Those parks will be complemented by walkways, public art, pollinator gardens, landscaping and seating throughout the property, along with QR codes that will enable visitors to learn more about the site’s construction, said Walsh Colucci lawyer Andrew Painter, the development team’s representative.
The civic plaza is intended to serve as “the nucleus” of the development with an event lawn and an electronic, LED “Cloud Pavilion” whose canopy can be programmed to change color, shape, size and design based on the environmental factors, such as the angle of the sun.
“We believe this is going to be an immersive experience that will be a distinctive public art moment for the entire West Falls Church transportation area,” Painter said of the open-air pavilion.
According to Painter, the developers also wanted to create a “defining architectural statement” with the planned, 270-square-foot office building, which will house a new corporate headquarters for HITT and a Coalition for Smart Construction run by Virginia Tech’s College of Architecture.
Topping out at 120 feet tall, the building will have a 100,000-square-foot solar panel array on its roof that’s expected to generate between 1,100 and 1,400 megawatts of electricity — enough to power the whole facility. It will aim for net-zero carbon emissions.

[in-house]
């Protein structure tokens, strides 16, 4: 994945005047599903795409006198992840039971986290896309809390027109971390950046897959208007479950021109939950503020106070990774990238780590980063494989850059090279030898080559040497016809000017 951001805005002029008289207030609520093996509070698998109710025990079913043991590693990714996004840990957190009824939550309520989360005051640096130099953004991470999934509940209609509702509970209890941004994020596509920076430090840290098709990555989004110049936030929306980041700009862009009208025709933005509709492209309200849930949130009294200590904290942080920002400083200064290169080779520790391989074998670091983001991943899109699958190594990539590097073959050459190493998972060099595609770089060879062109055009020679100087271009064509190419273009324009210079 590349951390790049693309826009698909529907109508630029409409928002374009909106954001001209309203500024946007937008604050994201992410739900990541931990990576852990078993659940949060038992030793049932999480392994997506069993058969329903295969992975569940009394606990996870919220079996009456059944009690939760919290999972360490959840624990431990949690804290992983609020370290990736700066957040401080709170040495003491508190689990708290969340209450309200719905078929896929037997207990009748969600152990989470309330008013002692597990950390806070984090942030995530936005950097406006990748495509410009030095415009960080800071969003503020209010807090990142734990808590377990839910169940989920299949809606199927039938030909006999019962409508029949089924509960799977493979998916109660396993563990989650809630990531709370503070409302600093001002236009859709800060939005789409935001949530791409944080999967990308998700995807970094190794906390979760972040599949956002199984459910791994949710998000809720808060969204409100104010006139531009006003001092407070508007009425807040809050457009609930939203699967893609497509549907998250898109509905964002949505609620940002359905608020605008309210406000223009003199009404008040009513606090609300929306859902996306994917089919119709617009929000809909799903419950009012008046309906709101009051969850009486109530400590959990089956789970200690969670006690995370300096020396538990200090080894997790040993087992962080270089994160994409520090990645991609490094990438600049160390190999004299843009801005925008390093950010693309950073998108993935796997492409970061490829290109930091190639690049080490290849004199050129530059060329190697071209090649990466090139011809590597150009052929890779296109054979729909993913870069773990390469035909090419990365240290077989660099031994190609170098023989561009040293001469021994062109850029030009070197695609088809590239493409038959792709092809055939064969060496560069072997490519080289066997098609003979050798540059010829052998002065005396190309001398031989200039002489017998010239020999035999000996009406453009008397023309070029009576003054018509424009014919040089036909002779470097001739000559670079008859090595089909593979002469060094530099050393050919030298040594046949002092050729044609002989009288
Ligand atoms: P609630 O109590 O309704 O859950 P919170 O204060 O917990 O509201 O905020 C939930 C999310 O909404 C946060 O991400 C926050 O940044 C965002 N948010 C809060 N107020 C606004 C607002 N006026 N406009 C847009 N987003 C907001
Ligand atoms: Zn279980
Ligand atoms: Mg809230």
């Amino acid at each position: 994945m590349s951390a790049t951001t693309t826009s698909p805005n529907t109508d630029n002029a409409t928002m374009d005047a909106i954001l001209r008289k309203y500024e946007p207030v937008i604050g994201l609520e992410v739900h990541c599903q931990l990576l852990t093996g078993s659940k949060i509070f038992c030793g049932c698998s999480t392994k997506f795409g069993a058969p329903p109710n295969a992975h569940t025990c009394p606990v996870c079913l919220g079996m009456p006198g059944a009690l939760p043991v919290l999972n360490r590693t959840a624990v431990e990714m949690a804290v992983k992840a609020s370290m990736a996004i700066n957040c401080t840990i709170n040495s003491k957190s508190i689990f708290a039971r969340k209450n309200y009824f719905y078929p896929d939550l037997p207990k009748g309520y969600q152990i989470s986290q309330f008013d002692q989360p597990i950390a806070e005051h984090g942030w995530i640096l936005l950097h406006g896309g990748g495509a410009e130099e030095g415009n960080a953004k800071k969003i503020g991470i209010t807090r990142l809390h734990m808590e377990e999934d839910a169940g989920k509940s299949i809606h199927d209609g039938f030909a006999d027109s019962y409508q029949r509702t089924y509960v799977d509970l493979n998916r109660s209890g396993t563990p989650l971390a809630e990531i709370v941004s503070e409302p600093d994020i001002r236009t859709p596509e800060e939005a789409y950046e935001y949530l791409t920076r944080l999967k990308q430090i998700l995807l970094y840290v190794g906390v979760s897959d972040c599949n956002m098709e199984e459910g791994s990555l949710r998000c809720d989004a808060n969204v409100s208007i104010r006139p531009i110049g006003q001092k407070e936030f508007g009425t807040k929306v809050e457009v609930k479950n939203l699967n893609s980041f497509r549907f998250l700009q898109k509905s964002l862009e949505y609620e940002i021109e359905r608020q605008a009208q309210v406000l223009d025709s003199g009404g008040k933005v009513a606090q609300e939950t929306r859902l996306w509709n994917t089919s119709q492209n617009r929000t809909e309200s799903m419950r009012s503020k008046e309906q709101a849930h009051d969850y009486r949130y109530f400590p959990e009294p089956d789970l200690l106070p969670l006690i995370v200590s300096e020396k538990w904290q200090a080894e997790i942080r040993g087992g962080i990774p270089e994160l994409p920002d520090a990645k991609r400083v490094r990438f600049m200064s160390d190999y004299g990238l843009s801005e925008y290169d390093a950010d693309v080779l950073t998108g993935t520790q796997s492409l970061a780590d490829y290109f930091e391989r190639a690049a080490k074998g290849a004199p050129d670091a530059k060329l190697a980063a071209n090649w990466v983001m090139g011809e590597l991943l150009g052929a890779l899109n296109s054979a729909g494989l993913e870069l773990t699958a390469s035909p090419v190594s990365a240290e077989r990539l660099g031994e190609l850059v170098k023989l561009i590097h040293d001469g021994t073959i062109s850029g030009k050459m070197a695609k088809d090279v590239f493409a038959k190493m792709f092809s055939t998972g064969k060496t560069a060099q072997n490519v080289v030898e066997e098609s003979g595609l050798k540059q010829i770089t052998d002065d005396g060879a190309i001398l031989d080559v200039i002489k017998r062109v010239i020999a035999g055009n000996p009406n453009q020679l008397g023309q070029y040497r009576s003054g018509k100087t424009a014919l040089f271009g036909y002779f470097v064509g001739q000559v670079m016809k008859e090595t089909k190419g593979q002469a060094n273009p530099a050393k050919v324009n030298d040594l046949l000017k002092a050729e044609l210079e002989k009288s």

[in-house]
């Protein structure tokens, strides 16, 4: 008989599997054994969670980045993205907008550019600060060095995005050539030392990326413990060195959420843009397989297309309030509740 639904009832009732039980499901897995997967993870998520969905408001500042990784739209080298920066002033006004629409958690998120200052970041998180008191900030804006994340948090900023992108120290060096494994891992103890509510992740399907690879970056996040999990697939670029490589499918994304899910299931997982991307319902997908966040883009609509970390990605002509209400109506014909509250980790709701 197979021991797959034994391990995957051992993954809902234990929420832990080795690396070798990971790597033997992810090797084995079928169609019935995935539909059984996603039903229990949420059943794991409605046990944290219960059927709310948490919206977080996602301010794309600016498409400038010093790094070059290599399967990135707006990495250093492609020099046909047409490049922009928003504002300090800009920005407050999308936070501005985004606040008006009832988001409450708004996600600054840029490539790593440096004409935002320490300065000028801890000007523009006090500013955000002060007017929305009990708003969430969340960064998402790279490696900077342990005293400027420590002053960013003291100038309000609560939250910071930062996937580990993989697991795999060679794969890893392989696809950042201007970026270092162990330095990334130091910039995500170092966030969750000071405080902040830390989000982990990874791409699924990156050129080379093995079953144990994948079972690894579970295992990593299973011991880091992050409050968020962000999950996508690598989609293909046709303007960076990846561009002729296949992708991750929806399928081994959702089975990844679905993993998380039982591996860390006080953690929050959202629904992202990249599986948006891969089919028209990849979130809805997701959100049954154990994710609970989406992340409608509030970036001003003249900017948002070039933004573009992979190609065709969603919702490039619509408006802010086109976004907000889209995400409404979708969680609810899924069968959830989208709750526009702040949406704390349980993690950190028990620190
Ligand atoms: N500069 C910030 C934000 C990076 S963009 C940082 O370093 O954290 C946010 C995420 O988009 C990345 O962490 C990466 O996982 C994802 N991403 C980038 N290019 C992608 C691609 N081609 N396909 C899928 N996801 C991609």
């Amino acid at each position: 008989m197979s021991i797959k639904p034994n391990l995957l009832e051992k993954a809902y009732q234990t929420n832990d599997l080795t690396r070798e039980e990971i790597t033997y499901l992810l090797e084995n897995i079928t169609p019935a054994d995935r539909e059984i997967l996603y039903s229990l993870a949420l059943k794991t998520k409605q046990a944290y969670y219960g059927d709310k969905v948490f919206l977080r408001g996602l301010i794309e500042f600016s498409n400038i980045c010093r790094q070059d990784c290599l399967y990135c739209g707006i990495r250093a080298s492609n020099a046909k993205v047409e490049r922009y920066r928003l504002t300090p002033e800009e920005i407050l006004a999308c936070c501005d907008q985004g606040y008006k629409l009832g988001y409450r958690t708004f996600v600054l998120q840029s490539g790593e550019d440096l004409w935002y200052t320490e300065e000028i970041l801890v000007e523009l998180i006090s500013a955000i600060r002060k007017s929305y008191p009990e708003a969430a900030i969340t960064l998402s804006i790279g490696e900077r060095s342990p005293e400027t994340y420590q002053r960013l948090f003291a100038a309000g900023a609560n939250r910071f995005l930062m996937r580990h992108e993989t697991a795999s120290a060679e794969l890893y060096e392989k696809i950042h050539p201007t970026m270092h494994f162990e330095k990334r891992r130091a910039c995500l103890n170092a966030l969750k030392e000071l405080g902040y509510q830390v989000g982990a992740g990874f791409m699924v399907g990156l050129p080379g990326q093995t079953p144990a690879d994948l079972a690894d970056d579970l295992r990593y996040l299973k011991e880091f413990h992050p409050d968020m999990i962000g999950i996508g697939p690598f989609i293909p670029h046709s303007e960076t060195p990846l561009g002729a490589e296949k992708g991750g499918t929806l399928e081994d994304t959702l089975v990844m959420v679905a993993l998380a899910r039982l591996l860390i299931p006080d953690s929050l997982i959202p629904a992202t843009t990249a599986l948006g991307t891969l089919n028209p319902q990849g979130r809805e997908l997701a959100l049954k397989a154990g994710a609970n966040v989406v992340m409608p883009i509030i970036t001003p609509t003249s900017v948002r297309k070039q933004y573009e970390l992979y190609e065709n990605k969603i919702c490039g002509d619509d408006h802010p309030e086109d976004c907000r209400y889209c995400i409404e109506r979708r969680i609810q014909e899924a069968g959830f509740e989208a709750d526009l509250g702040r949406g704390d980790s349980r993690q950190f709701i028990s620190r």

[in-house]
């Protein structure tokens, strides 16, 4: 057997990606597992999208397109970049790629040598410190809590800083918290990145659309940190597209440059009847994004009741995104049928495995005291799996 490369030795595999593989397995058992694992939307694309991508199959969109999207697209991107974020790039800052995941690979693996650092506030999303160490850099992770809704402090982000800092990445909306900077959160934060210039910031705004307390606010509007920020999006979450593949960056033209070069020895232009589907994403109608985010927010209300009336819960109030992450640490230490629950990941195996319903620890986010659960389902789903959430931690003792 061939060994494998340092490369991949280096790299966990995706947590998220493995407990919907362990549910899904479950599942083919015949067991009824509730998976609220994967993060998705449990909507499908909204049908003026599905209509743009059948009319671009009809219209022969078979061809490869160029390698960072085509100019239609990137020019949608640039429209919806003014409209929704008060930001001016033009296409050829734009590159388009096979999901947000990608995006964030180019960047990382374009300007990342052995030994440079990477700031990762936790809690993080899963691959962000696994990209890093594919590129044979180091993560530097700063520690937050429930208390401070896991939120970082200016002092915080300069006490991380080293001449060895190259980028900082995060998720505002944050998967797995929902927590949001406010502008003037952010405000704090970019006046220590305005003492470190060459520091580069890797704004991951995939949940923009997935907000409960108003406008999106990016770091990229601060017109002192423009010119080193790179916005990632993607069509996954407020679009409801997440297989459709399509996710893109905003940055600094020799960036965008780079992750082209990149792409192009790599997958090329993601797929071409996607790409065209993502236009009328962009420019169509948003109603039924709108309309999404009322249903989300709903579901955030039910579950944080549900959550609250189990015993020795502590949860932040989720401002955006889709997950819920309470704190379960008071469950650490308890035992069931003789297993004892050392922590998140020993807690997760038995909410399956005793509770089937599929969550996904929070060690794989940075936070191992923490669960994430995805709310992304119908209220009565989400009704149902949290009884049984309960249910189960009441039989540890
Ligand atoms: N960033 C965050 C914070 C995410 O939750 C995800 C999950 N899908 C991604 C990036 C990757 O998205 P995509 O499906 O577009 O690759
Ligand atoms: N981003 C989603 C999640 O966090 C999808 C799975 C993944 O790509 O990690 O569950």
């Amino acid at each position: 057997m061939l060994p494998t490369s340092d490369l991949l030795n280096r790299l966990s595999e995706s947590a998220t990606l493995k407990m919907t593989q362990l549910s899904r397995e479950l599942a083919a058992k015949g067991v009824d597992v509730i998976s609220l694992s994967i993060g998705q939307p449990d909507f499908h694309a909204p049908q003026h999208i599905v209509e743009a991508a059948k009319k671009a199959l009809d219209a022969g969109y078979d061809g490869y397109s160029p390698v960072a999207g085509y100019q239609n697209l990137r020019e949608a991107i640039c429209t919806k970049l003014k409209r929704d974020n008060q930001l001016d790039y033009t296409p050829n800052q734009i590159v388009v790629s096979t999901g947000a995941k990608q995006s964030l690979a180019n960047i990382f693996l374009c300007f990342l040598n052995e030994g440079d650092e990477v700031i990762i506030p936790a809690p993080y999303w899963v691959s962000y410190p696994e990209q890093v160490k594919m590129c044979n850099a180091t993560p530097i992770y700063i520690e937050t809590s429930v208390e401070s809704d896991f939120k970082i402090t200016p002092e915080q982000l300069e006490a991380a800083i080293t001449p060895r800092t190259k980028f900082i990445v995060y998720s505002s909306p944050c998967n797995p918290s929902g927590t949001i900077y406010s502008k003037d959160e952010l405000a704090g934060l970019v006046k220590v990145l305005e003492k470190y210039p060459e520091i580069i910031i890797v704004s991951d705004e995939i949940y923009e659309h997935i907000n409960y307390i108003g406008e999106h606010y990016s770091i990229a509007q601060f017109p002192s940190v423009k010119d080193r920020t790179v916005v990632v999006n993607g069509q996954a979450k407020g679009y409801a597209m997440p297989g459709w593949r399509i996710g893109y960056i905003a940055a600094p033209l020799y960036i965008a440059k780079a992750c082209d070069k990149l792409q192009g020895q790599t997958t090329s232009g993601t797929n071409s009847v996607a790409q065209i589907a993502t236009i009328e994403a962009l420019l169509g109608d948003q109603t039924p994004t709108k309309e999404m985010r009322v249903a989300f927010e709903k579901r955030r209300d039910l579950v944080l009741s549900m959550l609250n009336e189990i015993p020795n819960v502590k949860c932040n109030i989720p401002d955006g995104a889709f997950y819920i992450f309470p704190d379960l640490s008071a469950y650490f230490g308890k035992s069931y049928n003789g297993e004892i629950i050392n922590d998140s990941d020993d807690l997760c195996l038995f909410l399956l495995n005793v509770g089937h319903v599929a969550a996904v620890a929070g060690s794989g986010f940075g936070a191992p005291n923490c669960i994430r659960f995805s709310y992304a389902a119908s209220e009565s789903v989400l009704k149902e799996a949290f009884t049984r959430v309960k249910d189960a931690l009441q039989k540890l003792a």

“Furniture within this building will be generated with a 3D printer,” Painter said. “The façade of the building will be prefabricated to reduce the carbon footprint…Every step of the way, we’ll be incorporating those types of sustainability elements in the building.”
Apartment building height a sticking point for some residents
Community criticisms of the project, however, focused on the 13-story, 440-unit residential building — specifically its height, which will reach 145 feet along West Falls Station Blvd and taper down to 85 feet at the corner of Falls Church Drive and Haycock Road. Read More